William Willimon in The Intrusive Word writes that “We ought to preach as if we were opening a package that could be packed with dynamite.” By that he means that we should expect dislocation, surprises, and jolts. Too often we package our sermons in a neatly finished package where we know all the answers and God always acts the way we expect. We create a world in the sermon that is much unlike our own world.
Over my life I have seen many old Westerns. These were shows that dramatized our mythology of the conquest of the Western United States in the mid to late 19th century. These stories were interesting in that the Good guy always won. Right always came out on top. In short, the bad guy didn’t always get away with the money. That was comfortable for us to see, we want to believe that down here good will always win. We want to believe that I will not lose my job and if I do a better one is around the corner. We want to believe that we will qualify for that house. We want to believe that if we pay our tithe or plant our seed there we will live a life of luxury.
What kind of world do your people see in your sermons? Is it the imaginary world where money is no problem, or is it the real world that your people live in, where layoffs are coming even though the church record books show the financial giving was not at issue? Will we preach the imaginary world where you will always get a better job when you lose the one you have now, or will we preach in the real world where our people actually have to take job that are beneath their training? Will we preach the imaginary world where a cure for our ailments is guaranteed by God, or will we preach in the real world where faithful people die of ailments while some unfaithful people live on?
Too many of us are preaching that “old West” theology. Good always wins, Bad always loses. The people may shout about it, the people may sleep on it, but in either case, the people will not be equipped to live in the real world. I encourage you as preachers to struggle with the reality of real suffering before constructing this mythological world that belongs on late night television.
One of the greatest temptations preachers face is not to teach hell fire and obedience. Neither is it necessarily to preach a grace that does not lead to and is devoid of obedience. Some might argue that it is to preach an individualistic gospel without any repurcutions for our corporate living. Others might say that it is to totally ignore individual piety as an important category for theological reflection.
However, I think that our greatest temptation as preachers is to simply preach that which the people want to hear. Please do not misunderstand. Many of us find ourselves in churches and contexts that believe in railing against certain sins. These certain sins may be different depedening on the context. For example, in some churches the preacher has not preached until he or she has railed against smoking and drinking. In those contexts the preacher may have the misconception that she or he is preaching the straight testimony when preaching against these habits. The people, in these churches, love this. Part of the reason they loves this, however, is that they have no such issue with these particular vices. So the preacher is “hard-core” even though she or he has not addressed the congregation.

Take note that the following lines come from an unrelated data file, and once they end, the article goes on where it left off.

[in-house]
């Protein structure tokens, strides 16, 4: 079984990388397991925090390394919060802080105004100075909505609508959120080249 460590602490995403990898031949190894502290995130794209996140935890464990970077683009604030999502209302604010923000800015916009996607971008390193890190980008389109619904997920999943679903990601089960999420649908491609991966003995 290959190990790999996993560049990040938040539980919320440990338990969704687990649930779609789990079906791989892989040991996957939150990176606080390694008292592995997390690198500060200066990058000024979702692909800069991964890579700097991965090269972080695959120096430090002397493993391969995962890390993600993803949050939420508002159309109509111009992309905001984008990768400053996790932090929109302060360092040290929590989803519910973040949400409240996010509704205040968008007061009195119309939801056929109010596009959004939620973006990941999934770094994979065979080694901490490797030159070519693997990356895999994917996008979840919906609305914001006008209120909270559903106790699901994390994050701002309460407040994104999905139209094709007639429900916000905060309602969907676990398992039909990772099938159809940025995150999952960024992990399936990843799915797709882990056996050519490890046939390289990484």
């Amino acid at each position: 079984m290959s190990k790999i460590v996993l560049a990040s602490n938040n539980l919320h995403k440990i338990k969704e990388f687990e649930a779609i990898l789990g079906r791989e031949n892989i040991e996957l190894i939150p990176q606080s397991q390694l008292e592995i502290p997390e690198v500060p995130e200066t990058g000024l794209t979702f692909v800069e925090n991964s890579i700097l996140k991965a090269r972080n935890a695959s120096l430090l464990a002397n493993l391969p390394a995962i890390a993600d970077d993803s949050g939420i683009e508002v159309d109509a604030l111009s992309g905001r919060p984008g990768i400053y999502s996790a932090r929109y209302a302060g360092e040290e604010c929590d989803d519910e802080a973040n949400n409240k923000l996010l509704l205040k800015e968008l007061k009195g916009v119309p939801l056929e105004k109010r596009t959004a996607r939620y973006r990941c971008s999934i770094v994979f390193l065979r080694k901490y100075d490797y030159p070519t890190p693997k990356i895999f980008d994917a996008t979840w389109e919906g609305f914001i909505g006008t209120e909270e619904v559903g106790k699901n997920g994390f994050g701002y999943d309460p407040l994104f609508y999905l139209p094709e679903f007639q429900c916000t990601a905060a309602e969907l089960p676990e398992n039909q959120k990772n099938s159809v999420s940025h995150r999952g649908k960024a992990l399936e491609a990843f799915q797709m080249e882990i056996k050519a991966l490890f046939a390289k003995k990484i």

Some of us find ourselves in congregations where paradoxically it is easy to talk against “hypocrites” in the church. It is funny that sometimes the folks shouting the loudest are the ones who are guilty of this particular sin. Here the preacher is playing his or her role and the people love it. The message is separate from them and never made to touch them.
Some of us find ourselves in congregations that the only thing that is desired is things that prop up our “assurance of salvation.” Sometimes preachers in this context will preach about how “you may not wanna hear it, but God has given you this assurance.” Certainly there is a time for such a message, but when it is preached to those who expect it and who are in desparate need for ethical training for the saved, such preaching is easy and leaves people without the next step.
It is easy to preach what the people want to hear, whatever that is. But the prophetic gospel confronts us with Grace when we wanted to hear law so desperately. It prods us with law when we want an indulgent Santa-Clause for God. It teaches us of our corporate responsibilities when we just want to hear about a “personal relationship with Jesus.” It shocks us with personal piety, when we only want the preacher to tell us about relieving social pain in the world. In short, the message that God has given us to preach is about change and transformation. Not just about changing the other guy, or even changing us, but about changing our own desires about what the Gospel will do.
If the implications of the message that you are preaching does not surprise you every so often, if it does not shock you at times, if it does not wake you up out of your sleeping, then you need to go back to the text and find out what God is really saying rather than what the Status-Quo in your church is saying. Stop giving the people warmed over pablum and calling it meat. Start preaching the transforming message of a coming kingdom. The people may get mad, but “when we’ve been there 10,000 years, they will be happy somebody told them the truth.